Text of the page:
OK, there’s nothing wrong with rest and relaxation. But as you probably know, physical activity has also been linked to relaxation — or at least with feeling less stressed. And given that finals are rapidly approaching, it seems like a good idea to say it again.
During physical activity, your body releases endorphins, which are basically naturally-produced opiates, which is one reason you feel more relaxed after you work out. Equally importantly (according to me, anyway), exercising is a sort of “active meditation,” in which you concentrate on something other than what’s causing you stress. Physical activity has also been connected to improved self-confidence and mood, and better concentration and cognitive capacity. That’s right: It helps you think!
Unfortunately, according to a number of major studies, it’s when we’re stressed that we are least likely to make time for physical activity. There are a number of reasonable causes for this: We’re most stressed when our schedules are packed (like when we’re finishing final projects), when we are highly focused on important tasks (like studying for finals), and when we’re so focused on our problems that it doesn’t feel we have time for anything else (like school’s almost over and you still need a summer job). But this is exactly when we should make time for physical activity. It doesn’t have to be a huge affair; you can benefit from a 30-minute walk or living room yoga.
It’s worth saying that “physical activity” is a pretty customizable experience. Most obviously, you don’t need to train for a marathon. Set reasonable goals for yourself. But there are other important things to think about, too. For example, what type of activity is right for you? Does running on a treadmill makes you feel like a hamster? Maybe try something that involves problem solving, like rock climbing. Don’t like team sports because other people are the main source of your stress and you work out to take a break from them? Try swimming. You only want to play quidditch, but that’s a fantasy game from the Harry Potter series? Well, check out this video I found on the internet.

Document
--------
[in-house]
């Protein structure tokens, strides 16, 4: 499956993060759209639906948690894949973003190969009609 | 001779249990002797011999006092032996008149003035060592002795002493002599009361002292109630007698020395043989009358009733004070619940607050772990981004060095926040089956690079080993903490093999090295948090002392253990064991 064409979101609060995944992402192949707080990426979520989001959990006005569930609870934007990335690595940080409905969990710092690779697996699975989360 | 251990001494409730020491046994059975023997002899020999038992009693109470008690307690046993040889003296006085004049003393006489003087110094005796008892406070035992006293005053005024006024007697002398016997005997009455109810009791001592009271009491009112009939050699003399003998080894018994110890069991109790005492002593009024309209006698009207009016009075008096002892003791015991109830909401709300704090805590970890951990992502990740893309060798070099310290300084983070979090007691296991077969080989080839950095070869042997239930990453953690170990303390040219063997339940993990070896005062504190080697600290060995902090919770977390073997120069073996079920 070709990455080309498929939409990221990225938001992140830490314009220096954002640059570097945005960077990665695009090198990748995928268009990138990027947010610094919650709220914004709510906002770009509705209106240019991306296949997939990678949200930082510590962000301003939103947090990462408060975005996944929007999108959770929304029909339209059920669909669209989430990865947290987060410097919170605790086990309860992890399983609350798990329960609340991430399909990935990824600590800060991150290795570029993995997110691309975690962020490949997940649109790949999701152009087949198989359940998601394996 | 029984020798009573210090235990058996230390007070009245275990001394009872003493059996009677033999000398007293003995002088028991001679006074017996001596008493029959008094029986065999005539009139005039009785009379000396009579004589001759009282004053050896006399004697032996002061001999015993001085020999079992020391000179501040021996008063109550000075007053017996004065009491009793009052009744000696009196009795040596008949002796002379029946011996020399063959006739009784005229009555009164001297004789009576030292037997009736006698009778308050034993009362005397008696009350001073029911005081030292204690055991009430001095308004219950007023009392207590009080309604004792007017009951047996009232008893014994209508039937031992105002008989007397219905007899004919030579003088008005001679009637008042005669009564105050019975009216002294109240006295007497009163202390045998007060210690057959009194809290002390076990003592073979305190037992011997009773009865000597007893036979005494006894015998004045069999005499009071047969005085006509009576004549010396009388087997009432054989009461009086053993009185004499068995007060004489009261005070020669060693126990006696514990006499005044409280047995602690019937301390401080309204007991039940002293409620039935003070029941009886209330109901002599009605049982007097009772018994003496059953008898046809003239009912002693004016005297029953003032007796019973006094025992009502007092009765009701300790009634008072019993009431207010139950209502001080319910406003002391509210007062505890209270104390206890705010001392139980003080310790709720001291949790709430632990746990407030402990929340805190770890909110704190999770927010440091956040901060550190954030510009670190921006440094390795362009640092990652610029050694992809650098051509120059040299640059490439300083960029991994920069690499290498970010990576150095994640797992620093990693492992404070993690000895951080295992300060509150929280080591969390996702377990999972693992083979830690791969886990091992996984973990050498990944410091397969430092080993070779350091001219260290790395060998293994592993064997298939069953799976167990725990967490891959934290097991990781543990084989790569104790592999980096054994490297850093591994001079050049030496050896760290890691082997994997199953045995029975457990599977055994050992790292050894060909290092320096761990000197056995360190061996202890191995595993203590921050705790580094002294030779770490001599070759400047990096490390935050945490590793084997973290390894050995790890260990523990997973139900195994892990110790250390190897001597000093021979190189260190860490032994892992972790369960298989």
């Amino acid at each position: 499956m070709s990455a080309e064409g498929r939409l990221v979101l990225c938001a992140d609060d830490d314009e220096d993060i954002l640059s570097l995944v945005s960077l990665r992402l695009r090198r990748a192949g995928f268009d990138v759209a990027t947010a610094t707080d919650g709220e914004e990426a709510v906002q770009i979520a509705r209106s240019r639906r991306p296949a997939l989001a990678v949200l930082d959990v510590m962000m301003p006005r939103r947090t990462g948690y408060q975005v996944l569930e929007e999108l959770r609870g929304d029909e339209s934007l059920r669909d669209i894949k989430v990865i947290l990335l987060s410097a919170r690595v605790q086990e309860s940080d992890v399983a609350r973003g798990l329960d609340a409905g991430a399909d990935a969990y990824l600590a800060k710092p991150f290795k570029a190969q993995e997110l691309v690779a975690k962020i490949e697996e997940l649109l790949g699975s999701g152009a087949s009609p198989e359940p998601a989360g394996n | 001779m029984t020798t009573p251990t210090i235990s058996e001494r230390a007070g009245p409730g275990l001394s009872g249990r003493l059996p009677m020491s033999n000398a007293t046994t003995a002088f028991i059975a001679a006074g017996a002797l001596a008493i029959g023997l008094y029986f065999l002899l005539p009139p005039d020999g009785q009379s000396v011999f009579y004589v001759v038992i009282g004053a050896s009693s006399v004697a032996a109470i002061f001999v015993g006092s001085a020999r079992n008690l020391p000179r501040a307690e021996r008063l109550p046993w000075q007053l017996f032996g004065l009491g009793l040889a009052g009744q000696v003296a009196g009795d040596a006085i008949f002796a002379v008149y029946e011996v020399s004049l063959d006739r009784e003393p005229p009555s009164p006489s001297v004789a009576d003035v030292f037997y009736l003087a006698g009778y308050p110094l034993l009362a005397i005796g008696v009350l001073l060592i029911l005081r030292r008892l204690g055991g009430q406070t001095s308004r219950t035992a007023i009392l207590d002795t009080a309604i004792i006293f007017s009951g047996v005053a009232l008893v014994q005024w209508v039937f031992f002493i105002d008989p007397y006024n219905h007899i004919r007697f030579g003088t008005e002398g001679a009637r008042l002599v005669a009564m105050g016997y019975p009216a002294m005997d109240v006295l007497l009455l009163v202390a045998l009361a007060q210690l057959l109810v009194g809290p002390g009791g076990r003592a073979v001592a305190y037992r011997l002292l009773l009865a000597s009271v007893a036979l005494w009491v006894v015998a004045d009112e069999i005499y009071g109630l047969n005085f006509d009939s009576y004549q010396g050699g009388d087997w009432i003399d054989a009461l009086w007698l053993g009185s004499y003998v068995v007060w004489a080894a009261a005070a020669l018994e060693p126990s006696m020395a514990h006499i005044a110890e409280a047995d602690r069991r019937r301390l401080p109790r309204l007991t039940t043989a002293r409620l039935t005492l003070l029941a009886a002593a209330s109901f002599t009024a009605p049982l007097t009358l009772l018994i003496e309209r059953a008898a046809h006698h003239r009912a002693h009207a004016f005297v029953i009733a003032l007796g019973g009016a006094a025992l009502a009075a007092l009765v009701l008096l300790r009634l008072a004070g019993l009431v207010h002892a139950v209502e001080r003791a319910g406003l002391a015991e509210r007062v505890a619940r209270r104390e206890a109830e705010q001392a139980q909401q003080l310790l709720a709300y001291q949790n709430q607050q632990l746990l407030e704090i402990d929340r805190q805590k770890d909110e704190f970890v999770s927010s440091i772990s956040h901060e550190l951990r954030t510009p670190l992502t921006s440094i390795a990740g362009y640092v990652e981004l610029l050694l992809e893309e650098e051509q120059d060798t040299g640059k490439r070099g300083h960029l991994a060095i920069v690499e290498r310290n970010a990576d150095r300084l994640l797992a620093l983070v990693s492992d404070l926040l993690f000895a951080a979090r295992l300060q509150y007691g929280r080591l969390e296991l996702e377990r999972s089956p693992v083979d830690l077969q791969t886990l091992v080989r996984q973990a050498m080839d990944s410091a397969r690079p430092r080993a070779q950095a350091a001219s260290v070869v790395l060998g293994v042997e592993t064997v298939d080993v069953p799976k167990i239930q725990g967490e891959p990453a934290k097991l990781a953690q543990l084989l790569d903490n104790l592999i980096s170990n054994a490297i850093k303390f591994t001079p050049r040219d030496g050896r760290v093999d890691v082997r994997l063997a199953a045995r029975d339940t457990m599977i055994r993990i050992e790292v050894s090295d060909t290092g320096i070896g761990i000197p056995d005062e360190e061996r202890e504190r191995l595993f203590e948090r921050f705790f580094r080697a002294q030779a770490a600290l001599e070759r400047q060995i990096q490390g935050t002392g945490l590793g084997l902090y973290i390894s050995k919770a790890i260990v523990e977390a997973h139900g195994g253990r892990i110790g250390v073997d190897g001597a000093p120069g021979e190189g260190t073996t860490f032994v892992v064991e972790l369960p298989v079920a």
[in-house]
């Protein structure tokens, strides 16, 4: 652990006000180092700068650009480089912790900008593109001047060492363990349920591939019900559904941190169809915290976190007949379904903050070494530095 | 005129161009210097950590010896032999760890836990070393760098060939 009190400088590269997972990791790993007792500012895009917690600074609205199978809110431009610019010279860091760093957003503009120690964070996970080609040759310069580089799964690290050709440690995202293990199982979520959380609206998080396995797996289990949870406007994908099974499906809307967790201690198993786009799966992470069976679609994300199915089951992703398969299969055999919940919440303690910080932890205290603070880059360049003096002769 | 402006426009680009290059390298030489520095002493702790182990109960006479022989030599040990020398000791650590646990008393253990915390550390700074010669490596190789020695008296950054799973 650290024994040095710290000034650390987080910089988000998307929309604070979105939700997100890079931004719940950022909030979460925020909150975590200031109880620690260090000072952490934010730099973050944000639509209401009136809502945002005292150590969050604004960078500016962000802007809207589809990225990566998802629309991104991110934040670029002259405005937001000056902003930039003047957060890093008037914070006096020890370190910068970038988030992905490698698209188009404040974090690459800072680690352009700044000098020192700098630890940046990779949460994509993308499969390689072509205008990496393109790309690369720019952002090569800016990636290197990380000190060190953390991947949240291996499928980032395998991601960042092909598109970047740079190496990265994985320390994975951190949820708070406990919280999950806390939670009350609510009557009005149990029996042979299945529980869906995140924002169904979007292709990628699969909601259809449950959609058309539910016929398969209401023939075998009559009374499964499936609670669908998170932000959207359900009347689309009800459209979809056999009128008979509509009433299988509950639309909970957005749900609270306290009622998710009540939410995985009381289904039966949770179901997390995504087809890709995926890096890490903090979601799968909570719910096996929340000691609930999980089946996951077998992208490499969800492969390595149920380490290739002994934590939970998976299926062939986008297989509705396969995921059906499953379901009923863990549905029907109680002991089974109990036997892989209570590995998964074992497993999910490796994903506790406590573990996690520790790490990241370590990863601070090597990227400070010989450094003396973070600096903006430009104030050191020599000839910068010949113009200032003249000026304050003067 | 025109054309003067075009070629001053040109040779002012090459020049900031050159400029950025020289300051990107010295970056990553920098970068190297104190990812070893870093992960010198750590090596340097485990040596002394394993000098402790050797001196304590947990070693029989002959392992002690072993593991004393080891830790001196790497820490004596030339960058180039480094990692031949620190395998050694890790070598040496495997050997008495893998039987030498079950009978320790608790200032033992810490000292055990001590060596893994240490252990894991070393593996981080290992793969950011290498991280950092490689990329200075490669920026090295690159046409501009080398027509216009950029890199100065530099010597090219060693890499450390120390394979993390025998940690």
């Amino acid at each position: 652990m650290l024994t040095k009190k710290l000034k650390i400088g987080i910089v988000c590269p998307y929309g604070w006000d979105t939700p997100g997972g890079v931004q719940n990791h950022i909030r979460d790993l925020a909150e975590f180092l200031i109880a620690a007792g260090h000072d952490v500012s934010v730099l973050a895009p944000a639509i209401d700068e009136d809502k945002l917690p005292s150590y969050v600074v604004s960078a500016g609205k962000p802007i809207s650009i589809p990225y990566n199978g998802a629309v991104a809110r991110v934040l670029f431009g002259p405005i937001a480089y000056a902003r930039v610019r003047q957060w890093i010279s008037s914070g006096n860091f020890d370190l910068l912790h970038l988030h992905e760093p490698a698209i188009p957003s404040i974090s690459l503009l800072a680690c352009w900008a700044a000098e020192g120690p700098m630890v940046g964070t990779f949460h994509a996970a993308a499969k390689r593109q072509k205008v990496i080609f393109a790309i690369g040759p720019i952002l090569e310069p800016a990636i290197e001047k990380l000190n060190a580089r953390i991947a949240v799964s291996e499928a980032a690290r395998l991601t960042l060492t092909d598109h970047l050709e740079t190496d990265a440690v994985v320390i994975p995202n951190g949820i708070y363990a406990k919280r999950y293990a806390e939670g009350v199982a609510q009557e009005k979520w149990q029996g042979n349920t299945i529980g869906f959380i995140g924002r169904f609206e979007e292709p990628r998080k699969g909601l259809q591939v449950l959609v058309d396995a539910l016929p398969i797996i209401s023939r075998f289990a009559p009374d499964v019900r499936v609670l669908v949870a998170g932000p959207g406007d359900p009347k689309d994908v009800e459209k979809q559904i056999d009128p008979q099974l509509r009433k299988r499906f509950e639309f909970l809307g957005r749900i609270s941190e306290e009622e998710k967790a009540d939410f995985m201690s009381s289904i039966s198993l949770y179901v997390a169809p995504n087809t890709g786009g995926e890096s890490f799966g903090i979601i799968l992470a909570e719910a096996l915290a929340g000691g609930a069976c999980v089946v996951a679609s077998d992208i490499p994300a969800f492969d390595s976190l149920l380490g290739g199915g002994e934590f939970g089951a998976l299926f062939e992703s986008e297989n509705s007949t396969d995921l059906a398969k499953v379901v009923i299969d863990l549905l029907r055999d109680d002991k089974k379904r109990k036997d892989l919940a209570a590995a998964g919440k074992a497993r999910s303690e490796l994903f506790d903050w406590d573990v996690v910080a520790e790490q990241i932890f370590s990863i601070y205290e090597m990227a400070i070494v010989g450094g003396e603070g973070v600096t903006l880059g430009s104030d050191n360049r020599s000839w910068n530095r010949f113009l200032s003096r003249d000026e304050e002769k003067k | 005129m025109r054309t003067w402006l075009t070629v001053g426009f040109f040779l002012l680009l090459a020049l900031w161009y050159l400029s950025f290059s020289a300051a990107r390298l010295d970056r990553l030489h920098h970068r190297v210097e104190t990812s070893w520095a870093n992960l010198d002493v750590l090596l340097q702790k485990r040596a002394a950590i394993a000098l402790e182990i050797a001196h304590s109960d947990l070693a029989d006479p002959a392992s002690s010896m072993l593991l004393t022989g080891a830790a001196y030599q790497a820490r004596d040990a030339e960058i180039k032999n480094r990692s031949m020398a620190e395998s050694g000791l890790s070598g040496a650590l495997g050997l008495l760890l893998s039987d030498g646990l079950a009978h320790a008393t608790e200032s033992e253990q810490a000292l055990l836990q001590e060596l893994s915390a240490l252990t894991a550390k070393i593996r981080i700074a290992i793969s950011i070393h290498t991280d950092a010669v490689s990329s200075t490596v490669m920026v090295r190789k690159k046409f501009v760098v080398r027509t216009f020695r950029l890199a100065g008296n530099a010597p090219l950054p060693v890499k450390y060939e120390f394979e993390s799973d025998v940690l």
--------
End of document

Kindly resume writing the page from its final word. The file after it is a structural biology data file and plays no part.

Now, I said at the beginning of this piece that endorphins are a natural opiate, so it might not be a surprise that for some, the challenge is not convincing yourself to move your body but knowing when not to. It’s unclear how many people in the U.S. are addicted to exercise — and that might be because it’s hard to spot. Unlike other forms of addiction (drugs, video games, alcohol), exercise seems like a relatively benign habit; if anything, it seems like a healthy addiction. However, like all addictions, it can be a disruptive, harmful force in your life.
One way to recognize if you’re addicted to working out is to ask yourself honestly if you value it more than your friends, family, work and other obligations. Furthermore, unhealthy associations with exercise, such as equating your level of happiness or self-worth with your level of fitness, are telling signs. Not surprisingly, then, exercise addiction also sometimes occurs in conjunction with eating concerns. One way to check in on yourself is to ask what your level of commitment is. Are you training like a professional athlete but in reality you are not a professional athlete? Might be time for some self-reflection — and to make an appointment with the UNH Counseling Center.
If you’re wanting to include more physical activity in your life, you might start by meeting with one of the wellness coaches at the UNH Office of Health Education and Promotion. They’ll help you figure out how to create lifestyle changes that are right for you. Additionally, the Hamel Recreation Center offers a number of classes, including yoga, spin and cardio kickboxing. And, of course, since we live in New Hampshire, if you have access to a car (or a friend with a car), you could plan a day hike.